Serena Williams cartoon: Newspaper defends cartoonist

Herald Sun claims the caricature dubbed ‘repugnant’ and ‘racist’ is ‘not about race’

Australian cartoonist Mark Knight has been criticised for his portrayal of tennis superstar Serena Williams. Image: Mark Knight/Herald Sun/AFP

Australian cartoonist Mark Knight has been criticised for his portrayal of tennis superstar Serena Williams. Image: Mark Knight/Herald Sun/AFP

 

An Australian newspaper defended its cartoonist on Tuesday after publishing a caricature of Serena Williams having a temper tantrum at the US Open tennis tournament, which civil rights leaders, celebrities and fans condemned as racist.

Cartoonist Mark Knight’s image, published in Melbourne’s Herald Sun, showed an angry Williams with exaggerated lips and tongue and a wild plume of curly hair rising from the top of her head as she stomped on her tennis racket.

“This despicable cartoon tried and failed to diminish the greatness & grace of @serenawilliams. Racism in any form is unacceptable,” civil rights activist Rev Jesse Jackson tweeted on Monday.

The cartoon was intended as a lampoon of the tennis star’s angry exchanges with chair umpire Carlos Ramos at the US Open women’s singles final in New York on Saturday.

Williams clashed with Ramos over penalties she thought she did not deserve and ultimately lost to Naomi Osaka, a 20-year-old player born in Japan.

Knight’s portrayal of Osaka as blond and light-skinned also drew criticism for being racist.

The Herald Sun reported on Tuesday that Knight had been mentioned on Twitter nearly 74,000 times following the cartoon’s publication.

“This isn’t satire – it is disgusting racist caricature,” Twitter user Rose Weber wrote on Tuesday.

The Herald Sun, owned by a News Corp subsidiary, published a defence of its cartoonist on the home page of its website, quoting Knight as saying: “The cartoon about Serena is about her poor behaviour on the day, not about race.”

Williams was fined $17,000 for three code violations during the controversial match, including breaking a racket and verbally abusing the umpire. She did not stomp on her racket during the match as the cartoon portrayed.

US Open champion Naomi Osaka of Japan (L) with Serena Williams during their women’s singles final at the USTA Billie Jean King National Tennis Centre in New York. Photograph: Timothy A Clary/AFP/Getty Images
US Open champion Naomi Osaka of Japan (L) with Serena Williams during their women’s singles final at the USTA Billie Jean King National Tennis Centre in New York. Photograph: Timothy A Clary/AFP/Getty Images

Williams said following the US Open incident that male players were held to a lower standard for court conduct.

“I’m here fighting for women’s rights and women’s equality,” Williams said at a news conference after the match.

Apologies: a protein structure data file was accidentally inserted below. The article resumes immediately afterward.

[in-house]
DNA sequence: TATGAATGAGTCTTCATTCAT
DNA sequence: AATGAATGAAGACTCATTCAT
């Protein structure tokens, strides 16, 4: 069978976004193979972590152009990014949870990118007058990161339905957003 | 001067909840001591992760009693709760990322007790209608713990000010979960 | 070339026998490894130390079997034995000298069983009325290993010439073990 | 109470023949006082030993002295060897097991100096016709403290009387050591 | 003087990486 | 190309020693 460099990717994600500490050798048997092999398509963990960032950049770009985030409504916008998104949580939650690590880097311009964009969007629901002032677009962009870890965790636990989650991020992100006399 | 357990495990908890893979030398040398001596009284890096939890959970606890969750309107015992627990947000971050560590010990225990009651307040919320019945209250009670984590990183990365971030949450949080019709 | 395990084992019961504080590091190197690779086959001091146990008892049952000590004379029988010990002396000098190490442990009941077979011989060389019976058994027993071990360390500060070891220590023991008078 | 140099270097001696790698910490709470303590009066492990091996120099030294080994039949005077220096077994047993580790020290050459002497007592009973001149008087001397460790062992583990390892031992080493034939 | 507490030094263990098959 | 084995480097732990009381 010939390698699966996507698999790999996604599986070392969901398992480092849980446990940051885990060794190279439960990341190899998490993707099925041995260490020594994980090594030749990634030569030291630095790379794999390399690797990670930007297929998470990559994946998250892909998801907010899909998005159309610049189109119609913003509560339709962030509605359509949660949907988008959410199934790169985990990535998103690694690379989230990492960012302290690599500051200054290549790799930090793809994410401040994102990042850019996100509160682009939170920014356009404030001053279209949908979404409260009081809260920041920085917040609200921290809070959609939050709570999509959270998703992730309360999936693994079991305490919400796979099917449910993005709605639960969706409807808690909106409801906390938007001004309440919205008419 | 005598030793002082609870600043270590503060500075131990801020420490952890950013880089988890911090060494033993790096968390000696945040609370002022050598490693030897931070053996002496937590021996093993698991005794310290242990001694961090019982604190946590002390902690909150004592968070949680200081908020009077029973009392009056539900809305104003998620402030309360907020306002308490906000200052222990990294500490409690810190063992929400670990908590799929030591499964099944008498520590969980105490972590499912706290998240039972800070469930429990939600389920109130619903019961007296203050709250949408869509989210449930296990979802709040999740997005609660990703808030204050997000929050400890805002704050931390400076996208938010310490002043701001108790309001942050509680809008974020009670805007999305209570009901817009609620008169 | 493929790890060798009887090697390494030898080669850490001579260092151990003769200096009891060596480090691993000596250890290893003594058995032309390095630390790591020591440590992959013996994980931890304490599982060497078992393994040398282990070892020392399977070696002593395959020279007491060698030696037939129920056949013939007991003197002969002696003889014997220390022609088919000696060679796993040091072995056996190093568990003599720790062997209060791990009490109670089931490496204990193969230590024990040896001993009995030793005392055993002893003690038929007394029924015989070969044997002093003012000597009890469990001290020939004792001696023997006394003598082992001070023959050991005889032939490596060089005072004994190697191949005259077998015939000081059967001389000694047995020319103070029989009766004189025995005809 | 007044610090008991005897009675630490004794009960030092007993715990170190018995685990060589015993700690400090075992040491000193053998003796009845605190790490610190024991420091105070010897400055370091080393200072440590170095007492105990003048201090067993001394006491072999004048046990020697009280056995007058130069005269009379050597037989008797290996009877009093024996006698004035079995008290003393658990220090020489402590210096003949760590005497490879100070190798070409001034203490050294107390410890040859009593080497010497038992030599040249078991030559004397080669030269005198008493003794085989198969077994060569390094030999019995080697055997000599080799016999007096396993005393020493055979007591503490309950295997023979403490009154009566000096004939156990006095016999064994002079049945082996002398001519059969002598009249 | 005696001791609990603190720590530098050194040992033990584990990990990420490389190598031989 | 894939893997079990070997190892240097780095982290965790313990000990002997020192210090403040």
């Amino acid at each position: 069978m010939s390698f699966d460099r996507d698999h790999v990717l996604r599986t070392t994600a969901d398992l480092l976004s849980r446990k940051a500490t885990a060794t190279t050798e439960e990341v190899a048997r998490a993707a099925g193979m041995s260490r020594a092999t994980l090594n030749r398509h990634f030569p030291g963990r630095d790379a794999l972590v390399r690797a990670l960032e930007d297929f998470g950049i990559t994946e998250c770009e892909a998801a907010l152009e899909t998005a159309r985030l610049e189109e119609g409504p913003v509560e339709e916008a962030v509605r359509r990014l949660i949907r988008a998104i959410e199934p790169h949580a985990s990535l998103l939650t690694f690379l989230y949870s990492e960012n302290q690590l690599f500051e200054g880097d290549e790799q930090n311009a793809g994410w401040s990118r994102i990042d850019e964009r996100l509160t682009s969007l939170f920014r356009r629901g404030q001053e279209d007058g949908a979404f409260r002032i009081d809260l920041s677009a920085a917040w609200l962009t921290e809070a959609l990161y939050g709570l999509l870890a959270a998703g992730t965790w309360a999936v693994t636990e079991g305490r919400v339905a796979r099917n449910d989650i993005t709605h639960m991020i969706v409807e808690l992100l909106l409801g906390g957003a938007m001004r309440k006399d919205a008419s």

After the match, Twitter users and tennis commentators alike said the penalties given to Williams were excessively harsh, and some said they may have reflected sexism and racism in tennis officiating.

‘Repugnant’

The National Association of Black Journalists said the cartoon was “repugnant on many levels”.

“The September 10th cartoon not only exudes racist, sexist caricatures of both women, but Williams’s depiction is unnecessarily sambo-like,” the association said in a statement.

“Sambo”, a derogatory term for a black person, is the name of a folkloric figure usually depicted with an exaggerated mouth and an ape-like stance.

News Corp has come under global condemnation for publishing the cartoon, which has also been compared to the racist illustrations ubiquitous during the US Jim Crow era.

Speaking on ABC, Mr Knight said he had “no knowledge of those cartoons or that period” and he thought people were “making stuff up”.

“I’m upset that people are offended, but I’m not going to take the cartoon down,” he said.

“I can’t undraw the cartoon. I think people have just misinterpreted. Maybe there’s a different understanding of cartooning in Australia to America? It was a cartoon based on her tantrum on the day and that’s all it was.”

Bernice King, the chief executive of the King Centre and daughter of Martin Luther King jnr, said the Herald Sun’s stance was “unfortunate”.

It was “without consideration for the painful historical context of such imagery and how it can support biases and racism today”, she said. “Why wouldn’t a human being care about that?”

The Washington Post also noted Mr Knight drew Ms Williams with facial features that reflected caricatures common in the 19th- and 20th-centuries.

“Knight’s cartoon conjures up a range of such caricatures that were branded on memorabilia and popularised on stage and screen of the era, including the minstrel-show character Topsy born out of Uncle Tom’s Cabin, as well as the title character in 1899’s Little Black Sambo,” the article said.

‘Unfair’ reaction

In the article published by the Herald Sun, Mr Knight said he was “amazed” at the reaction.

“The world has gone crazy,” he said. Mr Knight said reaction on social media was “unfair”.

“I tried to reply to these people but they just don’t listen,” he said. “On any given day you are a hero and on any given day you are a pariah. And you just have to live with it.”

Mr Knight had publicly replied to one person on Twitter – US sportswriter Julie DiCaro – seeking an apology for her suggestion the cartoon was sexist.

The executive chairman of News Corp Australia, Michael Miller, said criticism of Mr Knight “shows the world has gone too PC”.

Editor of the Herald Sun, Damon Johnston, also defended Mr Knight.

“A champion tennis player had a mega tantrum on the world stage, and Mark’s cartoon depicted that,” Mr Johnston said. “It had nothing to do with gender or race.”

The Herald Sun article ended with a series of other recent Knight cartoons, but did not include one from last month about Sudanese-Australian violence in Melbourne, which also sparked accusations of racism.–Guardian